How to tell if your communication style isn’t working

Setting Boundaries Between Work and Personal Life

Your communication goals at work are different from how you communicate with friends and family. In a new professional setting, stick with topics that relate to work or the situation at hand. Too much familiarity blurs the line between public and private discourse and can alienate or frustrate colleagues, particularly in top-down businesses with power disparities.

  • Come up with a list of your most significant accomplishments. What lessons did you learn from them? What about your failures? This brief outline can help you identify stories you can share with others to help build rapport and demonstrate ideas in a clear, memorable fashion. This tactic works best when you have time to prepare, such as with an introduction or speaking engagement, but it can also be a good jumping-off point for project reviews and one-on-one instruction.
  • Only reveal information that’s timely, relevant, and consistent with the company culture. People are busy throughout the day and might not want to get roped into small talk. Before broaching a topic, decide if the audience will have an emotional stake in the discussion.
  • authentic-leadershipAvoid sensitive trigger subjects, like politics and personal finances. These types of conversations come with significant social risk without much payoff—it also could potentially land you in hot water with HR. Ask yourself if your words could be used against you, literally and in a different context.
  • Intimacy must be earned. Before you disclose anything personal, weigh the strength of your relationship to the other person. How long have you known each other? Have they shared anything personal with you first? Forcing an exchange can make the other person feel burdened—or worse, make you seem disingenuous.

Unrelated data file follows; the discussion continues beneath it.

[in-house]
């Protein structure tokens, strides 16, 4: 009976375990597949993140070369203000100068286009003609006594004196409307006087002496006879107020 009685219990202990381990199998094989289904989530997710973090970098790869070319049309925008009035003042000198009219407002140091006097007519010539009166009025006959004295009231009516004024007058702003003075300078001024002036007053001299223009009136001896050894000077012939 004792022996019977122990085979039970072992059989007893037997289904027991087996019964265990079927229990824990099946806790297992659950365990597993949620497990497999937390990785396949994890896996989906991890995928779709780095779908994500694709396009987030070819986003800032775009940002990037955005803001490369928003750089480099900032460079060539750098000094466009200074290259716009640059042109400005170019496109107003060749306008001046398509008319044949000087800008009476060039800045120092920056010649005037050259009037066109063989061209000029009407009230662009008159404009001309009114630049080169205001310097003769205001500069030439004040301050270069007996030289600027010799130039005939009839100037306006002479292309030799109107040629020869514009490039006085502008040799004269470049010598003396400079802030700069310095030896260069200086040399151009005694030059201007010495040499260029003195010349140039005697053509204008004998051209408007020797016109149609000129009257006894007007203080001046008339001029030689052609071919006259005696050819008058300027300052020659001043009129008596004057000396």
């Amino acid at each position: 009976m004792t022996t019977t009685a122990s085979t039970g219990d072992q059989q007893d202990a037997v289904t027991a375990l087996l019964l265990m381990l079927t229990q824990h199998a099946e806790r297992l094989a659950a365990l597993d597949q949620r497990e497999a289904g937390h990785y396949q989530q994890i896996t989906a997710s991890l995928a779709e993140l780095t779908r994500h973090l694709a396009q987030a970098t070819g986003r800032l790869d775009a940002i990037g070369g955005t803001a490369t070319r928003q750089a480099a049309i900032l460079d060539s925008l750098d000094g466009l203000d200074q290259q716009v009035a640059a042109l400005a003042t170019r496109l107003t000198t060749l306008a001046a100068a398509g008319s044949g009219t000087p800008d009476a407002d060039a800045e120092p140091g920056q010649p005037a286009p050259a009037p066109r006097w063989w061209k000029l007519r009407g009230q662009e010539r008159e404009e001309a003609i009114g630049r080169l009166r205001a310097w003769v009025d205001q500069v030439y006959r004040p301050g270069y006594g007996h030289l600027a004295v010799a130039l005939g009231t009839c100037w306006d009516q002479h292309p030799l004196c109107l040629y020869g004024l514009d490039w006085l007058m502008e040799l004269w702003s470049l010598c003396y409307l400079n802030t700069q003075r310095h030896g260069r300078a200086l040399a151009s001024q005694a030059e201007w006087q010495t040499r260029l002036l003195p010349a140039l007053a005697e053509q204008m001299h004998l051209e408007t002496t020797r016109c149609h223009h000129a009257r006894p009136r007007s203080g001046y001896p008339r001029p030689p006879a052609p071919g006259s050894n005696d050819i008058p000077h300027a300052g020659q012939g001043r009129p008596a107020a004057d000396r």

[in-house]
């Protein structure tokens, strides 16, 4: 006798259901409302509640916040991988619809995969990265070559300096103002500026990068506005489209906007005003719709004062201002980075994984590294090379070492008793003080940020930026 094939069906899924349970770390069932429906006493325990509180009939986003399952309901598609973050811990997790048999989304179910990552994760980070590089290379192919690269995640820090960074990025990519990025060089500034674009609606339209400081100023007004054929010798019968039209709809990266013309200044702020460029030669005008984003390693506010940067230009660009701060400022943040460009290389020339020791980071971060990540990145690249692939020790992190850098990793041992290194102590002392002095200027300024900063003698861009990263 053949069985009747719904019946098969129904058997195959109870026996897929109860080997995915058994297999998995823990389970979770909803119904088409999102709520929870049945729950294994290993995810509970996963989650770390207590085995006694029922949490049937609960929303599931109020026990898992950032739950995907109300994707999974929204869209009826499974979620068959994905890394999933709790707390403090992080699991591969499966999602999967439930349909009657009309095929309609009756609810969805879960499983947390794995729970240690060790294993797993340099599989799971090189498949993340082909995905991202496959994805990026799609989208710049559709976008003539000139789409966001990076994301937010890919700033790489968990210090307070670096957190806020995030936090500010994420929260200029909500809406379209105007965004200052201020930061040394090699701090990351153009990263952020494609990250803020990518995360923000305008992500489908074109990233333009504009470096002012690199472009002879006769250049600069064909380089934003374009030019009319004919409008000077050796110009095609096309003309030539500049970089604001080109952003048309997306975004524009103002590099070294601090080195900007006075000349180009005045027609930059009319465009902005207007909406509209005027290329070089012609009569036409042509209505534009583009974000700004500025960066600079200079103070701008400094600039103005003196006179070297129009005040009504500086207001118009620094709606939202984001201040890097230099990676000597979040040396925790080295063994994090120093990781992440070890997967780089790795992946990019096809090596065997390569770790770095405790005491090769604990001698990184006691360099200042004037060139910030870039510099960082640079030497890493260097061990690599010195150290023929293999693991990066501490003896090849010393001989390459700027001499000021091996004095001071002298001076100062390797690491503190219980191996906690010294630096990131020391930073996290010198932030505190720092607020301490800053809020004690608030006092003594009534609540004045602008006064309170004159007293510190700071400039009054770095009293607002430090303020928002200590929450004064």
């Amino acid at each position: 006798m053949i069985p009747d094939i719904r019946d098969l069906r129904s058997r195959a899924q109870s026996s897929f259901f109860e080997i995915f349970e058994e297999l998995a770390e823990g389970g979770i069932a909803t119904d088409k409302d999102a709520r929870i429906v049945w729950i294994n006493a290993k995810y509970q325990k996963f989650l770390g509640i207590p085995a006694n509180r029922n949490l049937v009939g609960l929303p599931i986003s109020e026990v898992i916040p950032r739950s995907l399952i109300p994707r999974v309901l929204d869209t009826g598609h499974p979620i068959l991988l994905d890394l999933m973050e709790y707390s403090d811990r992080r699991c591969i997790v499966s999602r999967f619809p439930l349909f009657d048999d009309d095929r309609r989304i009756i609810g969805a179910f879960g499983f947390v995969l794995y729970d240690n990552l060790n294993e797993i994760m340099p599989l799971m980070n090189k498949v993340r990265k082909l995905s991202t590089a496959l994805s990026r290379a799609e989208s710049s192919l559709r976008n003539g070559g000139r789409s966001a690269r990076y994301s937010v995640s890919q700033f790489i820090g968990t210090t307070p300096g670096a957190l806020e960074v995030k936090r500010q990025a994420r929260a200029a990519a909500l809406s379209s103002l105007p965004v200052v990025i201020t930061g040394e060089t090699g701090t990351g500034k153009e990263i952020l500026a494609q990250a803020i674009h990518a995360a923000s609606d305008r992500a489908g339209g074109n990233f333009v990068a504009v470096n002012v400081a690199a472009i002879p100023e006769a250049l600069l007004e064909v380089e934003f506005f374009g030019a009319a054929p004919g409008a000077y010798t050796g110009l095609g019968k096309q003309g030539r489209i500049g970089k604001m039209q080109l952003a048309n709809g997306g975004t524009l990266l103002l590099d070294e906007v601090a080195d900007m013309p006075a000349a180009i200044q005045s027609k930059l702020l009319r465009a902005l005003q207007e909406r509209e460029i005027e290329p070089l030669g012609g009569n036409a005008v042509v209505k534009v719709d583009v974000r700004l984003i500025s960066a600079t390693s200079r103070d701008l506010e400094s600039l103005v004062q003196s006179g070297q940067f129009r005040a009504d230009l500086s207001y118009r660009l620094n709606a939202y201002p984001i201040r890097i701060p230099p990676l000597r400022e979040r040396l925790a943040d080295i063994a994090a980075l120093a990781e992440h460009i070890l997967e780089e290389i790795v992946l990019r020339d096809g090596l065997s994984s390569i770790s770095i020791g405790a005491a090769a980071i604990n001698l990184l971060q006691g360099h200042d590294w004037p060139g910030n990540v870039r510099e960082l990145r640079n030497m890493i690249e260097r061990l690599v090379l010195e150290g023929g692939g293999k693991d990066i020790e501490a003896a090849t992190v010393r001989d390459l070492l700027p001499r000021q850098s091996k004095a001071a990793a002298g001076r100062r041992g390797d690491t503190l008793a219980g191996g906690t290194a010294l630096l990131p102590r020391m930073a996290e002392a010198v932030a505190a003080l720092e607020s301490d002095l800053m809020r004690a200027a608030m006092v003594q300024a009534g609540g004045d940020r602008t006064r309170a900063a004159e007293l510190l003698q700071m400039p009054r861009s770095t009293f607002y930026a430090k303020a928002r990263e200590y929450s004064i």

• A well-timed revelation could strengthen your relationship with another person. If you can help someone with your story, open up to them, even if it means breaking from convention. Leaders like Richard Branson, Patty McCord, and Oprah Winfrey have all built empires and leveraged personal anecdotes to persuade, inspire, and teach employees. According to Phil Knight’s autobiography, Shoe Dog, Nike even designated their executives “Corporate Storytellers” because they recognized the power of narrative.

Putting Emotional Intelligence Into Practice

Your relationships and interactions with coworkers are subjective and will likely change over time. Rapport isn’t something that develops in a day—it requires continuous observation and labor. If you’re not comfortable reading your colleagues’ emotions or want to develop a robust conversational repertoire, an executive coach can help.

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About the Author

Rachel Lake is a writer and editor in New York City. She holds an MFA from Sarah Lawrence College. To get in touch with Rachel, contact her on LinkedIn.